“Small Group Instruction” [What Does it Really Mean?]

An often-heard phrase heard from administrators everywhere is “we want to see small-group instruction.” Because I’ve been in this field for soooo long, I’ve seen the definition of the term “small-group instruction” change a great deal. Different people all seem to have different definitions. So much so, I fear we’ve lost sight of what its original true intent was.

When you do a general Pinterest or Google search for the term, you get loads of links to download packets and papers and forms and checklists….and more often than not, none of them are really what your students actually need. Which makes sense. Those things were created by someone else, who had a different set of children in mind.

It’s enough to make a teacher dizzy! And very frustrated.

Let’s Talk about “Guided Reading”

Somehow, along the way, small group instruction has come to mean only “guided reading.” And I agree with that. What I don’t agree with is that “guided reading” is often only seen as the traditional format that Irene Fountas and Gay Su Pinnell taught us in the 1990’s, in their book on the topic. Jan Richardson has a very similar format, and Reading Recovery lessons are also close to this, as both Fountas and Pinnell and Jan Richardson are heavily influenced by the work of Marie Clay, Reading Recovery creator. These formats are mostly what you’ll find on TPT as well.

This common type of guided reading looks something like this:

  • Text introduction
  • Vocabulary work
  • Teach point (either before or after kids read, depending on your model)
  • Listening to kids read while teacher coaches
  • Comprehension discussion
  • Word work (again placement of this depends on your model)
  • Writing extension

The whole goal of this type of small group instruction is to guide readers into the next level of complexity of text, so that they can become equipped to take on the new challenges books at the next level pose for readers–to give them tools in their toolbelt to handle the next level of complexity with increasing independence.

Sounds perfect, right?

So what’s the problem?

The problem is not the intent or the structure. The problem is that this is what seems to be the only definition of “small group instruction” in recent years. A fantastic, comprehensive model, to be sure. But also extremely time-consuming to conduct and to plan for. These lessons typically span several days, in order to work through a text and have multiple opportunities to work on each skill.

Here’s an even bigger problem. From my experience, more often than not, teachers don’t actually “guide” kids into the next level; they walk them through it entirely, and then move on to the next and next and next level, never loosening their “guidance.” The teacher becomes the one who carries the child the entire way, not the guide who coaches. Kids aren’t getting enough of a chance to apply their growing skills independently, across many texts. And that is exactly what is needed for the learning to solidify.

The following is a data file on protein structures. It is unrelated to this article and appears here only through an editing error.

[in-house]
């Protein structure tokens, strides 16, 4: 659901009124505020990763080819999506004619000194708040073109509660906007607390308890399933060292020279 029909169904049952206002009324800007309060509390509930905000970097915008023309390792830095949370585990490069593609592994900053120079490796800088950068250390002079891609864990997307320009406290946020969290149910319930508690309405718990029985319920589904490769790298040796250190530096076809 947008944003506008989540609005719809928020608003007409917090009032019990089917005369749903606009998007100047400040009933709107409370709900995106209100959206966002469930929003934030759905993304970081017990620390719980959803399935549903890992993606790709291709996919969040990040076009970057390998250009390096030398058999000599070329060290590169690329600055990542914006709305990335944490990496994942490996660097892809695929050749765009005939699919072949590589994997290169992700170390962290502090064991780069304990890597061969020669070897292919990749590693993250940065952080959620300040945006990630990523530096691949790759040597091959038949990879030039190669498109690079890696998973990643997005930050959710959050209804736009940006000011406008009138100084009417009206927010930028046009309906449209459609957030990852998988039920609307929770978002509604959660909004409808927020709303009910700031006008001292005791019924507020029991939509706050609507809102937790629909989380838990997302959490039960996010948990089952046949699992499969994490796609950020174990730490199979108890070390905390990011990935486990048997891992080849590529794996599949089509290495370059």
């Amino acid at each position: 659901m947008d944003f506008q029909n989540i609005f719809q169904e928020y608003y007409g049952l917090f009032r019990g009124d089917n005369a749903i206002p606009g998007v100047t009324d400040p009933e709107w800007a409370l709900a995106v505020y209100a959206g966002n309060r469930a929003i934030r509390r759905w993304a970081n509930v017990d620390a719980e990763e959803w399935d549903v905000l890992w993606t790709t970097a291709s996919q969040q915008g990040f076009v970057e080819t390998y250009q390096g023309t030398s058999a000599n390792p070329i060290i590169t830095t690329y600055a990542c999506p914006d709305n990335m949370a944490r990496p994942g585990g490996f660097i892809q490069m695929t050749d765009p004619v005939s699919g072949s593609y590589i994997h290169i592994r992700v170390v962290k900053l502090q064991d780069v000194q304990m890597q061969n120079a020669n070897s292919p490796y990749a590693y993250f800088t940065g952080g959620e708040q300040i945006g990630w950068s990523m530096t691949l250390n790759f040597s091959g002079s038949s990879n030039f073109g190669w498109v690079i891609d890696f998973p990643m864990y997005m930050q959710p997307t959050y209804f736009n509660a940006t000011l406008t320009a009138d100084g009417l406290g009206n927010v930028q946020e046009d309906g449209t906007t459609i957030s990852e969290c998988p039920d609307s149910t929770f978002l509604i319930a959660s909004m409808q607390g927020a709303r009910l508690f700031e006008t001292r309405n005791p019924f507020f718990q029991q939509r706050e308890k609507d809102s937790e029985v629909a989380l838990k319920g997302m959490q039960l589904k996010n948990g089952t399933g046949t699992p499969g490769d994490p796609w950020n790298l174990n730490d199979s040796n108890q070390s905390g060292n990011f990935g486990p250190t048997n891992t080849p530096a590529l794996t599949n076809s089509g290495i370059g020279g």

Another problem is that books and skills are chosen by the teacher–all the choice is taken away from kids. And because it’s a group of students you’re meeting with, the skill work might not be exactly what each child needs. It’s more of a “meet them in the middle” sort of thing. Groups also tend to remain static for a long time, and aren’t very flexible.

How did this happen?

I think this is because teachers aren’t always aware of the myriad other ways small group instruction can look, or the many skills, concepts, and behaviors that can be taught through small group instruction. Very often, neither do principals, which is where the “we want to see small group instruction” mantra begins to be problematic.

Teachers stress about getting small group instruction up and running, but they aren’t exactly sure what that should look like, because it’s actually nuanced and with endless possibility…so they turn to TPT and download all kinds of checklists, forms, and passages. Or they work hard to follow what their fellow teacher next door uses. Or follow the lesson plans that come with the sets of books that are provided by the school. All of these are variations of “guided reading,” but none of them are necessarily what your students need, so they aren’t getting as much out of this time as they could be. And teachers are left feeling frustrated.

It’s a constant hamster wheel. The teacher never steps to the side with groups. Small groups last for 20 or more minutes each, every day. When you consider the wide variance in ability levels in a given class, we know that some groups need to be seen more often than others. Which means it is not physically possible to meet each child each week. The struggle to meet with each student at some point in the week for small group instruction is a huge challenge–and source of much stress–for teachers everywhere.

It’s time to rethink our definition of “small group instruction.”